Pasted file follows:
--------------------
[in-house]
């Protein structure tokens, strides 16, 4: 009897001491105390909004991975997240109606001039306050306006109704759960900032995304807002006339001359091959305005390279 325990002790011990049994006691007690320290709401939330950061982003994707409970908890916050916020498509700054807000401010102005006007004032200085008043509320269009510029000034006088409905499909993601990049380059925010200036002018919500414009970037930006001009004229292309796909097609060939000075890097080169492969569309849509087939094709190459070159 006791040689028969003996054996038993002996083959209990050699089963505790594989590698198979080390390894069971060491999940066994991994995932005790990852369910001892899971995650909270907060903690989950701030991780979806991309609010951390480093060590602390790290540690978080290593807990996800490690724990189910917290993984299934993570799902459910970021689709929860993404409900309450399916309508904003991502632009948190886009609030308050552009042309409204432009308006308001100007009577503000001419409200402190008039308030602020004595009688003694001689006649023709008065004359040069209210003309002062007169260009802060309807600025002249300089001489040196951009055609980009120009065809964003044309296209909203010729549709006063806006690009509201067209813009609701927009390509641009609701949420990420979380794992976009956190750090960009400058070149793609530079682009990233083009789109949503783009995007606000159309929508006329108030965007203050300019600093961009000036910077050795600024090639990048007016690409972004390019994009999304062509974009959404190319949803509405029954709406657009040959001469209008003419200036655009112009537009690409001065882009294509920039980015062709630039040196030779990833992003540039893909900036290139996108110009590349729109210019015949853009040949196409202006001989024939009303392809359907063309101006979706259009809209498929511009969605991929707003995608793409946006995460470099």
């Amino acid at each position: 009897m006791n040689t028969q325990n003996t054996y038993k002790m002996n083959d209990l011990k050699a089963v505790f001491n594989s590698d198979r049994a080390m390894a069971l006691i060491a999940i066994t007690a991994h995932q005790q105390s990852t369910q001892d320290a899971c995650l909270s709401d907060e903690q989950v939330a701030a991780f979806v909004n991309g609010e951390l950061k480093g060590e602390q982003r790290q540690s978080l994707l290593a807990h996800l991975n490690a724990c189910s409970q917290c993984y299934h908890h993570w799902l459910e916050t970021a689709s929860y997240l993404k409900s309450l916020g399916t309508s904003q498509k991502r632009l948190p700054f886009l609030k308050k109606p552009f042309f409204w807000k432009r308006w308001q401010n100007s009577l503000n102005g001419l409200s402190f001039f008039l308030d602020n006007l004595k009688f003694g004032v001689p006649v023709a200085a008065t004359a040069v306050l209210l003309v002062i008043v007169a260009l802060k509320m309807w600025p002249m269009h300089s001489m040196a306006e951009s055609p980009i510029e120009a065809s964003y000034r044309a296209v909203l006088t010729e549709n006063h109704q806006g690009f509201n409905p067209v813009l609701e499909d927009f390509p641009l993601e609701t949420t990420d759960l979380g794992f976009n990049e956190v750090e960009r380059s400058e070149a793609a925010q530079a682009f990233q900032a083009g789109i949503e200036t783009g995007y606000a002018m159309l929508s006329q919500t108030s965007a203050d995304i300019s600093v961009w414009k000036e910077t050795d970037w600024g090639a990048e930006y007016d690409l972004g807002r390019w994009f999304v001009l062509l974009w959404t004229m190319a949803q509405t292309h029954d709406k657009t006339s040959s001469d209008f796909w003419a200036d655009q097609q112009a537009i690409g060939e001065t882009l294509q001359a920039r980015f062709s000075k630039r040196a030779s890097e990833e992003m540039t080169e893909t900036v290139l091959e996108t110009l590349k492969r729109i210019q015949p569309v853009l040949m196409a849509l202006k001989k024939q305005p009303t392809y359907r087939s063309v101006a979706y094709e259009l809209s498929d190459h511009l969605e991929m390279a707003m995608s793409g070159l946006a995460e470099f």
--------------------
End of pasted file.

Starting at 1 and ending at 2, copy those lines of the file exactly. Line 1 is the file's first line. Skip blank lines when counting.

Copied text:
[in-house]
């Protein structure tokens, strides 16, 4: 009897001491105390909004991975997240109606001039306050306006109704759960900032995304807002006339001359091959305005390279 325990002790011990049994006691007690320290709401939330950061982003994707409970908890916050916020498509700054807000401010102005006007004032200085008043509320269009510029000034006088409905499909993601990049380059925010200036002018919500414009970037930006001009004229292309796909097609060939000075890097080169492969569309849509087939094709190459070159 006791040689028969003996054996038993002996083959209990050699089963505790594989590698198979080390390894069971060491999940066994991994995932005790990852369910001892899971995650909270907060903690989950701030991780979806991309609010951390480093060590602390790290540690978080290593807990996800490690724990189910917290993984299934993570799902459910970021689709929860993404409900309450399916309508904003991502632009948190886009609030308050552009042309409204432009308006308001100007009577503000001419409200402190008039308030602020004595009688003694001689006649023709008065004359040069209210003309002062007169260009802060309807600025002249300089001489040196951009055609980009120009065809964003044309296209909203010729549709006063806006690009509201067209813009609701927009390509641009609701949420990420979380794992976009956190750090960009400058070149793609530079682009990233083009789109949503783009995007606000159309929508006329108030965007203050300019600093961009000036910077050795600024090639990048007016690409972004390019994009999304062509974009959404190319949803509405029954709406657009040959001469209008003419200036655009112009537009690409001065882009294509920039980015062709630039040196030779990833992003540039893909900036290139996108110009590349729109210019015949853009040949196409202006001989024939009303392809359907063309101006979706259009809209498929511009969605991929707003995608793409946006995460470099």